This means that my dream wasn’t really a dream about Pippa, but rather me as Pippa, which is odd because I’d rather be called Philippa, thank you very much.  Now it turns out she’s dating George Percy, the future Duke of Northumberland, whose estimated net worth will one day be upwards of $500 million.

The Duke of Northumberland is known as the “Prince of the North,” so Percy’s equivalent in The Game of Thrones series would be Robb Stark.  That would make Pippa’s equivalent character Jeyne Westerling, whom Robb married after taking her cherry when she was nursing him back to health after he was wounded in battle, and I’m not sure how this item managed to get from plastic surgery and Indian visas to fantasy novels, but I’d just like to caution Pippa about this romance with Percy because (spoiler alert!) it doesn’t end well for poor Robb in the books.

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A few years ago, I attended a couple of informal talks at Norwood Club in New York and elsewhere about the world-changing potential of social media.  I wasn’t so much skeptical as I was sort of annoyed that it would be geeks and regular people, not glamorous Hollywood types who made filmed entertainment, who would change people’s tastes and alter egregious wrong-thinking across the globe.  I was obdurately old fashioned that way.

I was a latecomer to Facebook and an even later comer to Twitter, entirely because I’m a modern misanthrope, not because I’m a technically challenged old geezer who doesn’t get it and needs lessons down the Apple Store.  I’m still ambivalent about it, although Twitter does let me zing easily from my phone when I feel a zinger coming on in the gym or the wine section at Trader Joes.  But I have to admit that for all of the bullying and trolling and flaming that goes on in the interweb, social media is a staggering force for good.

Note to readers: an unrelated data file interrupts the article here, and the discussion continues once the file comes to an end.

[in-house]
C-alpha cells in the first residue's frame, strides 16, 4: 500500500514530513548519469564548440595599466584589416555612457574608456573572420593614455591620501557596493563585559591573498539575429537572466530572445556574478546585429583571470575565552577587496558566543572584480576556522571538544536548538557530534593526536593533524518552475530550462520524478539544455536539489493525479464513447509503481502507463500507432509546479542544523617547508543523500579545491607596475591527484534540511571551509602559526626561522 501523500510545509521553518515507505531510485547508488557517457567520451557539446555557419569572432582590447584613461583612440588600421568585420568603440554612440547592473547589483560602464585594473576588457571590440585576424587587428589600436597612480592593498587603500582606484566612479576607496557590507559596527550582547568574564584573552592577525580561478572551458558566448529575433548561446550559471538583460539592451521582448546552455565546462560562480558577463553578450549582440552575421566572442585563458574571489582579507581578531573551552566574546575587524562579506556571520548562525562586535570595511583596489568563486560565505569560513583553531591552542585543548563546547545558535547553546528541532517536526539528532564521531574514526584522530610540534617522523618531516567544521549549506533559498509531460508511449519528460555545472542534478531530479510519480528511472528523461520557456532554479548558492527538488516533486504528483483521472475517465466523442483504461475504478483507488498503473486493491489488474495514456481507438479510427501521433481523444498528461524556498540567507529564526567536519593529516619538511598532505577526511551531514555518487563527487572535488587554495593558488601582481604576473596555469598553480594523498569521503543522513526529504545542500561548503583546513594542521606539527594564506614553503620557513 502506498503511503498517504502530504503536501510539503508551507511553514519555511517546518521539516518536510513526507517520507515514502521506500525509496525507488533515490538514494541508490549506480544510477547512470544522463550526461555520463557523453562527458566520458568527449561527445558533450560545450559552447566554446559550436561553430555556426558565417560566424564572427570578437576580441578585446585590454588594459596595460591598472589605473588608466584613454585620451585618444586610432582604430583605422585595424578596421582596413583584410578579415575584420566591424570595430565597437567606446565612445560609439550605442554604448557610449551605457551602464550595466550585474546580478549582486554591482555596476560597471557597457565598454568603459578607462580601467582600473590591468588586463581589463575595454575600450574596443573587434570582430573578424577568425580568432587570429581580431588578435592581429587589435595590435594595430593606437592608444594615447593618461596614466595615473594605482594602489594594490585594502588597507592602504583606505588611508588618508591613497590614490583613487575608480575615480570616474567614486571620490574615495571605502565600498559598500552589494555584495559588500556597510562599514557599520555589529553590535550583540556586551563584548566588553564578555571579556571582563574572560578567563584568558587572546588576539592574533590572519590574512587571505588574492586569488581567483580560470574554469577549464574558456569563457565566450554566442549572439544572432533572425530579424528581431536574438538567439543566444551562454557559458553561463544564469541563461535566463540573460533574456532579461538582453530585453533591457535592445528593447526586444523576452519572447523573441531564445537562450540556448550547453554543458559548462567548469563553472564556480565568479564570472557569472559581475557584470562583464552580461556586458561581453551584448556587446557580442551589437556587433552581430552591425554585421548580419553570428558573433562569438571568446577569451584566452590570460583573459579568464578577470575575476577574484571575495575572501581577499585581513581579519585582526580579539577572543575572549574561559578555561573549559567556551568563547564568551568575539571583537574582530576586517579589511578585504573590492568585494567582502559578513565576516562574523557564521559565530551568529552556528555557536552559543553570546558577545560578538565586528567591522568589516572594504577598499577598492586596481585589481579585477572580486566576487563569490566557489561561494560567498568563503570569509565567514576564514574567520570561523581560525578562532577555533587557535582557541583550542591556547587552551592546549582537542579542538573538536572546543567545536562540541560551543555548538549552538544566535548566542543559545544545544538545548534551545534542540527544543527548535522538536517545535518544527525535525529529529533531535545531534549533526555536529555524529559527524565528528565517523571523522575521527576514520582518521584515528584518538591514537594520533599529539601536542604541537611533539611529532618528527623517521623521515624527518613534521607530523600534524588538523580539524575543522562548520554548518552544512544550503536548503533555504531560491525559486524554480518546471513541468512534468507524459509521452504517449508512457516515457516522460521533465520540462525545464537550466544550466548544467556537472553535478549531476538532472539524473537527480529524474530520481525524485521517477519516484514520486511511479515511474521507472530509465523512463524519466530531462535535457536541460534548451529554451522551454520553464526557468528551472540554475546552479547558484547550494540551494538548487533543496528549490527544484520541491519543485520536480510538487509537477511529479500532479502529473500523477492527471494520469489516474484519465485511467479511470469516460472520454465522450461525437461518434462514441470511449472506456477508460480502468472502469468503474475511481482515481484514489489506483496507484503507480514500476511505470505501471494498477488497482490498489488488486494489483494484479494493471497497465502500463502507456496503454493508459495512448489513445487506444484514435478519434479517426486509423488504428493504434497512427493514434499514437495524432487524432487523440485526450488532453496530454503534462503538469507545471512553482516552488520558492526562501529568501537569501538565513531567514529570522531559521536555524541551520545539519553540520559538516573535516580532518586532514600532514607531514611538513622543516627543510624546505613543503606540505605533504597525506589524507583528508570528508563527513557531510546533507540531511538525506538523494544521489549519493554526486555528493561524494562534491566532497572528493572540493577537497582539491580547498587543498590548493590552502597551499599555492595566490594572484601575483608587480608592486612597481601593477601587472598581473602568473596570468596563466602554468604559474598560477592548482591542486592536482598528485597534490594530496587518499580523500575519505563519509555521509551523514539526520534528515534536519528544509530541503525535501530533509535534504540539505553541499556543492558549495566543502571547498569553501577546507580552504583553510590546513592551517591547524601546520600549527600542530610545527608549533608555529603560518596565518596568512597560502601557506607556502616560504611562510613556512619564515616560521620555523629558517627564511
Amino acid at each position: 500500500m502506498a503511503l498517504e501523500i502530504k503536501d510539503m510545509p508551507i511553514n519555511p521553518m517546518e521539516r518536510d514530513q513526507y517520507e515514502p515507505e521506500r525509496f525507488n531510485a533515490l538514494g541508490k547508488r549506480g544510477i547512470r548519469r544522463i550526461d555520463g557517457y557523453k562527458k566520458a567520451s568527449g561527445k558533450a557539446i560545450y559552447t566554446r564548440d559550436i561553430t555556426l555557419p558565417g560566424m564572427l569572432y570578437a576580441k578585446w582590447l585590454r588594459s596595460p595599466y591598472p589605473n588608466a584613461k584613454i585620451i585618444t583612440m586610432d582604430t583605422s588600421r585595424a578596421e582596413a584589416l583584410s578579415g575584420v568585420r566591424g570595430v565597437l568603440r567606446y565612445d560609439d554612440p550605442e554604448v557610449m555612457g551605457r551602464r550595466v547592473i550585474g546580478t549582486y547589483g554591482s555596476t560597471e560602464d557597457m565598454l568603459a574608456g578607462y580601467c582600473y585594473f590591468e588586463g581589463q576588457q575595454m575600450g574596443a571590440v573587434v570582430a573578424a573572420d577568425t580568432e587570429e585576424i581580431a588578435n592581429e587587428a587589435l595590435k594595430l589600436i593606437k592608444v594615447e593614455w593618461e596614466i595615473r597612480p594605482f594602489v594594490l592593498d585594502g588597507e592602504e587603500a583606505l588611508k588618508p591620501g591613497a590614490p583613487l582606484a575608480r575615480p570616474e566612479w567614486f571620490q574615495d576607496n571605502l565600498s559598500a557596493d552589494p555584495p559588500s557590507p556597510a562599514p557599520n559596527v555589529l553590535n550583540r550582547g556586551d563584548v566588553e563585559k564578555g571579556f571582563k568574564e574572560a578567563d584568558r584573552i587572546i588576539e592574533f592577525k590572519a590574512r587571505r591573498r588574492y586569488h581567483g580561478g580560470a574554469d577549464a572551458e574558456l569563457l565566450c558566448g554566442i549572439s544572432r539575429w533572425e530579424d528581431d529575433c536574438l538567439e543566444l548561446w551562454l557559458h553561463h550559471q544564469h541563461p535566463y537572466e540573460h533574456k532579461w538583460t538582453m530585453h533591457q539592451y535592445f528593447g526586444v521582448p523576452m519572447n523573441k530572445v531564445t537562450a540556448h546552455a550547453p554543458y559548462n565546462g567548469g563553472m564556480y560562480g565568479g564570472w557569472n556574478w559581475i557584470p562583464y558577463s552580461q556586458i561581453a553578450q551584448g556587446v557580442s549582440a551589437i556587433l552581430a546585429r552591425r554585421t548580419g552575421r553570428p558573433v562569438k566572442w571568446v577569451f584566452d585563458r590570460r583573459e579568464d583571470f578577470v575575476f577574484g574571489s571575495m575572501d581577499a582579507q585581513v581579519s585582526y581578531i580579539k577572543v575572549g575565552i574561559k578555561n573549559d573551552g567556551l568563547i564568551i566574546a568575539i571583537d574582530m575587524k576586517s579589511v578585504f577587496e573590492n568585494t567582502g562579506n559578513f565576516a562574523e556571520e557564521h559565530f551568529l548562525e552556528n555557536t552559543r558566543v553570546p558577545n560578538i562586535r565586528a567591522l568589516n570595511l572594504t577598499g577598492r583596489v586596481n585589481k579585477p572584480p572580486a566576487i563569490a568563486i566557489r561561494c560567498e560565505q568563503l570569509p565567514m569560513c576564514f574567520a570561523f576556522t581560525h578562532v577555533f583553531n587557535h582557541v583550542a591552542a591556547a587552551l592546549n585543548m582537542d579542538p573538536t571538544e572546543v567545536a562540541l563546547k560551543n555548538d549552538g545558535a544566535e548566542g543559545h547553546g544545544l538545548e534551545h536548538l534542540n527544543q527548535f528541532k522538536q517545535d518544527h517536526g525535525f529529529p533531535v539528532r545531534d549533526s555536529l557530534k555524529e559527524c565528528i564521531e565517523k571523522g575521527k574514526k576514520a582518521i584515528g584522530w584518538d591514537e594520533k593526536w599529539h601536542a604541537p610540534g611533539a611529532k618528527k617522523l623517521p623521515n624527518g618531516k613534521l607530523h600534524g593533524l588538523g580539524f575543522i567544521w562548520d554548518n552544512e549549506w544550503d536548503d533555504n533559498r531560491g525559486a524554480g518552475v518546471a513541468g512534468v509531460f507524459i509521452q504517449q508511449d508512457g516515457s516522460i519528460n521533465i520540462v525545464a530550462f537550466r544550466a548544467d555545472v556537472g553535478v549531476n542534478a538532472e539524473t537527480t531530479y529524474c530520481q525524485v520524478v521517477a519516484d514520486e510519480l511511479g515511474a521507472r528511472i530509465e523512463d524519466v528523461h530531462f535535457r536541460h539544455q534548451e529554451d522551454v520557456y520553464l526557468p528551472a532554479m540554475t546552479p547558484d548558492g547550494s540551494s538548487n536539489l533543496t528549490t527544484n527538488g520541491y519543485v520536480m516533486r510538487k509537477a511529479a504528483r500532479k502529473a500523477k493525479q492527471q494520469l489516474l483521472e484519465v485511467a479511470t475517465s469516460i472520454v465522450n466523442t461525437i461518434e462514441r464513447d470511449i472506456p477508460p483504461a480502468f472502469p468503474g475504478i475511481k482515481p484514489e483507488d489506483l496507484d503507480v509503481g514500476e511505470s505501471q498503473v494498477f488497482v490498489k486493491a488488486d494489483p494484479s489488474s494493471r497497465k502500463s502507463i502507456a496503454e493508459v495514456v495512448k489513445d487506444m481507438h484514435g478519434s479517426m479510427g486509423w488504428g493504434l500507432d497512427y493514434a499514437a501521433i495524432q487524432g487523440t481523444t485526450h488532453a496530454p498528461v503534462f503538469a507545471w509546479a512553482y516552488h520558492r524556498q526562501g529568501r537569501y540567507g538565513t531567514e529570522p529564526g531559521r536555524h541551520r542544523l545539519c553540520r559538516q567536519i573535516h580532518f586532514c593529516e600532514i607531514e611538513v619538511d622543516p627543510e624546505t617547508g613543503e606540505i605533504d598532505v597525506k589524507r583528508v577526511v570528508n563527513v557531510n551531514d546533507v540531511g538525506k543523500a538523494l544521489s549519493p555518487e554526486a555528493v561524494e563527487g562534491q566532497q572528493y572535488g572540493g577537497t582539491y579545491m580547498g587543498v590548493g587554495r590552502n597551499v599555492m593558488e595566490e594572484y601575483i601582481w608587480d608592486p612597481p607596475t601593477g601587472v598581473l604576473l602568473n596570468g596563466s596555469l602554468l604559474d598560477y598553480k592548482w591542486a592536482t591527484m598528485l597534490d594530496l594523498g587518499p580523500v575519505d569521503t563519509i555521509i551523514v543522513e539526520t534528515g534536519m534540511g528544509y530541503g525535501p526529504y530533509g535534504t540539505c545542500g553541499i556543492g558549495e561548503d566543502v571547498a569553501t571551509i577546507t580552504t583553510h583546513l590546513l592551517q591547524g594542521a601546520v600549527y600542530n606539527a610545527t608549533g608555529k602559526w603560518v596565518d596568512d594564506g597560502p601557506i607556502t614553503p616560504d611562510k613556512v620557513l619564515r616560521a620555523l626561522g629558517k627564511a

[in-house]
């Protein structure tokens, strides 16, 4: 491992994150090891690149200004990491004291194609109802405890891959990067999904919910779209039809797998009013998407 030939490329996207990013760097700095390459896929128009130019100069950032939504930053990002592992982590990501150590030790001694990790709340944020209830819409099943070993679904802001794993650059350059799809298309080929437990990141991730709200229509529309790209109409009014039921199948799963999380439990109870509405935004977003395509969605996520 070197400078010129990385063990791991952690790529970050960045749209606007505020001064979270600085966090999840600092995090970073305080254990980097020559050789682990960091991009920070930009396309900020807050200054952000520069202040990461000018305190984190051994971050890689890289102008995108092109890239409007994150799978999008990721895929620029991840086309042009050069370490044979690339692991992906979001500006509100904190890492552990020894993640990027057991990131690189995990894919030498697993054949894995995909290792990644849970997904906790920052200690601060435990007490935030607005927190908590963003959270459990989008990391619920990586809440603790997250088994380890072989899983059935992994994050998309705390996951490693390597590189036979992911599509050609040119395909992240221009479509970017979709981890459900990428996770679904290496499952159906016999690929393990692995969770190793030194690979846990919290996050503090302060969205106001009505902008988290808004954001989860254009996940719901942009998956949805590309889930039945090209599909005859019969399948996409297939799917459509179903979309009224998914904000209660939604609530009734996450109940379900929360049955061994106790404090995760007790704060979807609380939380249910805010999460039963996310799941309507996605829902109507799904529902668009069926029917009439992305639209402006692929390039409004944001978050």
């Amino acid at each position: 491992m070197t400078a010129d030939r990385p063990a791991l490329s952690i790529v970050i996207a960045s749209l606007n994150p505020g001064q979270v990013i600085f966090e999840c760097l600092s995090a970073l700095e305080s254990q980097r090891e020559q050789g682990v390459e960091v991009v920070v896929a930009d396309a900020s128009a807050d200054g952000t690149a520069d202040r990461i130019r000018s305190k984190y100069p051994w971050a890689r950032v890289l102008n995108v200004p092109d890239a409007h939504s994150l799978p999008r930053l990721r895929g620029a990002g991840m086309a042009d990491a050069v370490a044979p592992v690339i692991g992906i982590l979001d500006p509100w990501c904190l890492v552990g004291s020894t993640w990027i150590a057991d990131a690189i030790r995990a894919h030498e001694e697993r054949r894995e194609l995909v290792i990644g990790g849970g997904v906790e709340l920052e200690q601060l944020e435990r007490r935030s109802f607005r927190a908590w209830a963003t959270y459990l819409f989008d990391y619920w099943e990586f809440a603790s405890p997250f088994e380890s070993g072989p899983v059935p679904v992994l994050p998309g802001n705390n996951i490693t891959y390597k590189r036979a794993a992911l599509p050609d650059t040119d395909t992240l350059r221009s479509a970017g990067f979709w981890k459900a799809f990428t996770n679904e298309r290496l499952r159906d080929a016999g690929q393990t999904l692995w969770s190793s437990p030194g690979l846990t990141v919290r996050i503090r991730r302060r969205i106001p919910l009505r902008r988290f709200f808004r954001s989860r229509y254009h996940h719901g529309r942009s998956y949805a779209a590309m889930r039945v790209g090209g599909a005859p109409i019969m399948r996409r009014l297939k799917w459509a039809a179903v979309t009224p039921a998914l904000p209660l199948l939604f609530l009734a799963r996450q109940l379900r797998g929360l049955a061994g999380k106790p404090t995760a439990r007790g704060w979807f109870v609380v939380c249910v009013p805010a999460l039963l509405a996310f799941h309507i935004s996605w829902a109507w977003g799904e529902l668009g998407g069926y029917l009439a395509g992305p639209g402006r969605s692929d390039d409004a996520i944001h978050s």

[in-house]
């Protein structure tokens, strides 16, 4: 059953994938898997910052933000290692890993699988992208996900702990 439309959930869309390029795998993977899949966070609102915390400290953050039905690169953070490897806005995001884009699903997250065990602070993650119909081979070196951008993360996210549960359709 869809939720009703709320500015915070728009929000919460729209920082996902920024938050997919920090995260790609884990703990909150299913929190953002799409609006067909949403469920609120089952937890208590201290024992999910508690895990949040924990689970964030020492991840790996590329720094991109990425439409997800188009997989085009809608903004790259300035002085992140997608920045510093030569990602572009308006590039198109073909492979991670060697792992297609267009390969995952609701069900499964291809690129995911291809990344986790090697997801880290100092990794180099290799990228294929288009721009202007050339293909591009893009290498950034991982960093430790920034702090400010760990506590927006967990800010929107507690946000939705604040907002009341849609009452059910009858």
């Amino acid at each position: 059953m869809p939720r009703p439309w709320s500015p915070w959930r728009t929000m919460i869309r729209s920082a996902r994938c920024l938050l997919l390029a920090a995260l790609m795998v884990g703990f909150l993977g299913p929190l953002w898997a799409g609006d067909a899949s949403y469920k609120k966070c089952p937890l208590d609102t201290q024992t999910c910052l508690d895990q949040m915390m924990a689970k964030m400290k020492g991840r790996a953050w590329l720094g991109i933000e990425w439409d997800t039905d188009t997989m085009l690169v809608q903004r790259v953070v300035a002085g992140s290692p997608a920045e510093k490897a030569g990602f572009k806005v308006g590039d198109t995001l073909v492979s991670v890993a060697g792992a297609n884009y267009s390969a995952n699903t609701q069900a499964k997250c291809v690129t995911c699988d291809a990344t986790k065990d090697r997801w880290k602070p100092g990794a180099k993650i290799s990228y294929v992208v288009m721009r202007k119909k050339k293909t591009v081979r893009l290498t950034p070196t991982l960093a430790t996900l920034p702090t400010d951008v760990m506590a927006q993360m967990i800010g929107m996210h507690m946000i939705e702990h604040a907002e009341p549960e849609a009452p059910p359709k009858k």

Every Dallas gal's dream: The pink handgun being promoted by the Komen Foundation.

From the Arab Spring to the anti-bullying campaigns to the withdrawal of SOPA/PIPA from Congress, which was really nothing short of staggering, everything I heard in those ecstatic eulogies about social media have come true, and then some.  That a massive Twitter campaign forced the Susan B. Kommen Foundation to reinstate its funding for Planned Parenthood this week is just further proof that the internet is democracy’s most effective champion, a real-time referendum that should never be censored, and any attempt to do so is tyranny.

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Our Schizo of the Week, Dennis Woodruff, is an old Hollywood fixture.  He’s not really schizophrenic, just a deeply eccentric character who has had some success in being a deeply eccentric character, so why not keep it going?

I met Dennis today at a gas station on Santa Monica Boulevard in his gussied-up station wagon.  He not only agreed to pose for me, he even insisted I post his pictures online.

“I’m putting together a horror film,” he replied when I asked him what projects he was working on, seeing as his car is emblazoned with INDEPENDENT FILMMAKER.  “It’s based on that guy who is chopping off people’s heads in the Hills.”

“You mean the one the dog walkers found a couple of weeks ago?”

“Yeah.”

“That was probably an Armenian mob hit.”

“Big deal, I’m changing it.  I’m trying to raise finance for it.”

“Don’t look at me.  I’m not riding a bike because I’m rich.”

“Terry Richardson, you know him? Yeah? He’s taken lots of pictures of me, even has them up on his website.  I have an art show going up in a gallery in Burbank soon.  You have an amazing aura about you.”

“Thanks.”

“No, really.  There’s something incredible about your energy.  I don’t know what it is.  I don’t mean to be weird about it or anything.”

Weird?  Heaven forbid.  We’re just birds of a feather, Dennis, that’s all.